On Writing the History of the American Bible Society–Update #108

I continue to be in a state of limbo on the American Bible Society book.  I am waiting for the good folks at Oxford University Press to finish the copy-editing process so that I can make some final changes to the manuscript.  I am expecting that the document will arrive any day now.

In the meantime, I have been working with the marketing department about promoting the book.  It looks like the American Bible Society is going to help in this regard as well.  The folks at ABS read the manuscript and offered suggestions for changes, but in the end I had complete academic freedom to write the story in my own way.  (I did, however, incorporate some of their suggestions when I thought they were fair). Some of the ABS brass were a bit uncomfortable with a few chapters and had some small concerns about my attempt to position the ABS as a promoter of Christian nationalism, but overall I think that they are relatively happy with what I have written.  

Two endorsements have already arrived.  Here they are:

“John Fea’s history of two hundred years of the American Bible Society is full of unusually perceptive insights.  The book shows how the society advanced both evangelistic and nationalistic purposes, sustained great activity at home and abroad, balanced heavenly-minded goals with up-to-date business savvy, promoted an old religion through modern technologies, and prospered with inter-denominational cooperation while surviving considerable controversy.  It is a splendid book to mark a noteworthy anniversary.”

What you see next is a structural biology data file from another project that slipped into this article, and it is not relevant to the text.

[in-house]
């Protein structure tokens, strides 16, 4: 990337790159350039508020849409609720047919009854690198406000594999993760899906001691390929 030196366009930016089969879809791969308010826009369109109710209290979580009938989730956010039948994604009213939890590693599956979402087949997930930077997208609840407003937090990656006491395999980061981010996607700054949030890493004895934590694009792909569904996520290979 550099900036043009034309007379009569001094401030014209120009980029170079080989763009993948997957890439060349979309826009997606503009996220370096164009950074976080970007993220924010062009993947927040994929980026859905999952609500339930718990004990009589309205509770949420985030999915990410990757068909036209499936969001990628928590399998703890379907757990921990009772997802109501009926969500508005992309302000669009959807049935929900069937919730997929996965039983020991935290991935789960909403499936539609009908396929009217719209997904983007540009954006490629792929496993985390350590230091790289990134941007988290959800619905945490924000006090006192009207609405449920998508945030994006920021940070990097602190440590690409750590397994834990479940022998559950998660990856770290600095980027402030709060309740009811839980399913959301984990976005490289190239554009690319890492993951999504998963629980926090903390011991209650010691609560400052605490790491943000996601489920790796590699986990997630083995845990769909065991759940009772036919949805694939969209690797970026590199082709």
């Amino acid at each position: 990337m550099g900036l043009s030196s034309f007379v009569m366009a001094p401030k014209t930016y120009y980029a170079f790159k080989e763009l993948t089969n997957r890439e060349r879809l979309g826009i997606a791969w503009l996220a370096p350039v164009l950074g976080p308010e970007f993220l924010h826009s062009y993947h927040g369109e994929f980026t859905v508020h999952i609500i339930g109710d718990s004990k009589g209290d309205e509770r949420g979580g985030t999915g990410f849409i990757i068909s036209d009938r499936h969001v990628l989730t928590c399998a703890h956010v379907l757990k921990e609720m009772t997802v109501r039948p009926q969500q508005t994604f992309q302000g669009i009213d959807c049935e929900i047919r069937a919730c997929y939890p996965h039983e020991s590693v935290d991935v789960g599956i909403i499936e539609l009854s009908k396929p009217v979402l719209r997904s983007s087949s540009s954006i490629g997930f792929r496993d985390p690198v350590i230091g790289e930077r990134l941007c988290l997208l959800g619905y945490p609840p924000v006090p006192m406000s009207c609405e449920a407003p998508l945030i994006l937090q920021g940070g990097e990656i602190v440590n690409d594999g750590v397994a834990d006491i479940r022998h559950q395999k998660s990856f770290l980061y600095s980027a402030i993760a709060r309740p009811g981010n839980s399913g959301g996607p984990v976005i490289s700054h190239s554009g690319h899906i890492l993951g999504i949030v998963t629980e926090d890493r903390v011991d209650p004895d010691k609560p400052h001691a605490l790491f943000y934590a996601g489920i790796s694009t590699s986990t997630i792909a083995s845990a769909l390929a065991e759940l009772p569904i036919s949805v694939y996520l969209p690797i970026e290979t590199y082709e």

—Mark A. Noll, author of In the Beginning Was the Word: The Bible in American Public Life, 1492-1783 (Oxford University Press, 2015)

The Bible Cause is far more than a definitive history of the American Bible Society, though it succeeds admirably in that respect. John Fea also tells a broader story about American culture, how religion came to play such a central role in shaping national identity and how, in turn, secular ideals have shaped American belief and behavior. It is an important story, told with affection, care, and thoughtful critique.”
—Margaret Bendroth, Executive Director of the Congregational Library & Archives

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